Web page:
Watching meaningful, moving or emotionally stirring films can help people feel more prepared to deal with the challenges in life or even want to be a better person, this according to a new study from OSU.
The results of the study suggest one reason why we choose to see movies that run the gamut of emotions (happy to sad) and that explore difficult subjects that aren’t necessarily uplifting.
The findings point to one reason why people may choose to see movies that make them sad as well as happy and that may explore difficult subjects that aren’t always uplifting.
Researchers discovered that people associated positive reactions like being better able to accept the human condition or deal with life’s problems when watching a film like The Shawshank Redemption but reported these experiences less with films like Catch Me if You Can.
Meaningful movies, according to the study authors, help people cope with difficulties in their own lives and help them want to seek more significant goals.
Parents and guardians of high school student may share a common fear: that if their student isn’t motivated to do well in school there is nothing that can be done about it. However, a new study that followed 1,600 high school students over 2 years found that their scholastic motivation did change and usually for the better.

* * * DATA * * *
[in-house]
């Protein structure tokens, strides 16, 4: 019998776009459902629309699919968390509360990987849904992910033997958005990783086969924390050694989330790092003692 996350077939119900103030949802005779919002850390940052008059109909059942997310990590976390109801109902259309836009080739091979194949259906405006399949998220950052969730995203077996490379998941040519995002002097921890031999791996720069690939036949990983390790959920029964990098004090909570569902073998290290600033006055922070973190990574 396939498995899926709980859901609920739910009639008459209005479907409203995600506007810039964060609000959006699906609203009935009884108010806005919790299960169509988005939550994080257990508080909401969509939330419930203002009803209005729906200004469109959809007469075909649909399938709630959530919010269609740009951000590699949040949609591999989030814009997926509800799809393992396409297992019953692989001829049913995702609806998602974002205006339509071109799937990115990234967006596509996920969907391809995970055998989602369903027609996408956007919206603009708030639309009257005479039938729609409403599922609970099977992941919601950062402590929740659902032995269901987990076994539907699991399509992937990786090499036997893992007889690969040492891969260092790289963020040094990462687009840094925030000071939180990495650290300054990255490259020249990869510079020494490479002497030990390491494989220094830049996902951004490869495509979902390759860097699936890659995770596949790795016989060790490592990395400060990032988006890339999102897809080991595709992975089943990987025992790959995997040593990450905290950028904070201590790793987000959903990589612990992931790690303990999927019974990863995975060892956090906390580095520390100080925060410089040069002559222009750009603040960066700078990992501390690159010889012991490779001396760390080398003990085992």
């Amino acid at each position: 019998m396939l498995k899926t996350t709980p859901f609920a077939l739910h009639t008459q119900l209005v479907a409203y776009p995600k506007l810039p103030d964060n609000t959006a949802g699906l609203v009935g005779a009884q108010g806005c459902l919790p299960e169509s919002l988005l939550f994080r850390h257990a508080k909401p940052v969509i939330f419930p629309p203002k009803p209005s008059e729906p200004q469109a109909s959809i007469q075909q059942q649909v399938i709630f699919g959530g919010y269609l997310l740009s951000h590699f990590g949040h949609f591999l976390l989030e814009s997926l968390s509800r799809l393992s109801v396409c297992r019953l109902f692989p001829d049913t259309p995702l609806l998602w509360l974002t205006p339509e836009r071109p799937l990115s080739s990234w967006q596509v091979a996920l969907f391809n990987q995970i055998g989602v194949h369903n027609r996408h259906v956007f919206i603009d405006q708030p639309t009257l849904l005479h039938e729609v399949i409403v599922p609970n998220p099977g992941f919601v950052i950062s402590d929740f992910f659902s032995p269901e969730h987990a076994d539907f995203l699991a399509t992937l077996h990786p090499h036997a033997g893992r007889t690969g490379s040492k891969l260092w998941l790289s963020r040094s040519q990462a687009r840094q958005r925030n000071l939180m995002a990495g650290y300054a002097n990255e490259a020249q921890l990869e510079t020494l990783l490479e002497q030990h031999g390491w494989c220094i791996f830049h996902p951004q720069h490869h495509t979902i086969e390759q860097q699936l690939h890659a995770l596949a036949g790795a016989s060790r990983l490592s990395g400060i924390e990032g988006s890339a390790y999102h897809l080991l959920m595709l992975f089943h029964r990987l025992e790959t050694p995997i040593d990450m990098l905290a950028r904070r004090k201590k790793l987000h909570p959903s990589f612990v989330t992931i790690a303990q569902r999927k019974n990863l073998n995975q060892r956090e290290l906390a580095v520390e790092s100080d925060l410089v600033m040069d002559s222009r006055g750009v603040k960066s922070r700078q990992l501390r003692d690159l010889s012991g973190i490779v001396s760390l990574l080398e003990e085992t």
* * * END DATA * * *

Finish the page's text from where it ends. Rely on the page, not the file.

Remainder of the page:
The study demonstrated that if a students’ sense of belonging in school was increased so did their motivation for academics.
Study leaders stated that students with lower levels of motivation tend to shift toward “an adaptive profile” that include better motivational characteristics over time. Meaning that for many students their motivation could increase, even drastically, from freshmen to senior year.
The research demonstrated that motivation is more complex than people think. Students motivations were multifaceted, there are different types of motivation that drive academic behavior. Some students just love to learn, while others are willing to learn because of the hope of a career.
The study place participants in six categories ranging from amotivated to autonomous—from having absolutely no motivation to needing not outside influence to learn.
The “Journal of Educational Psychology” published the work.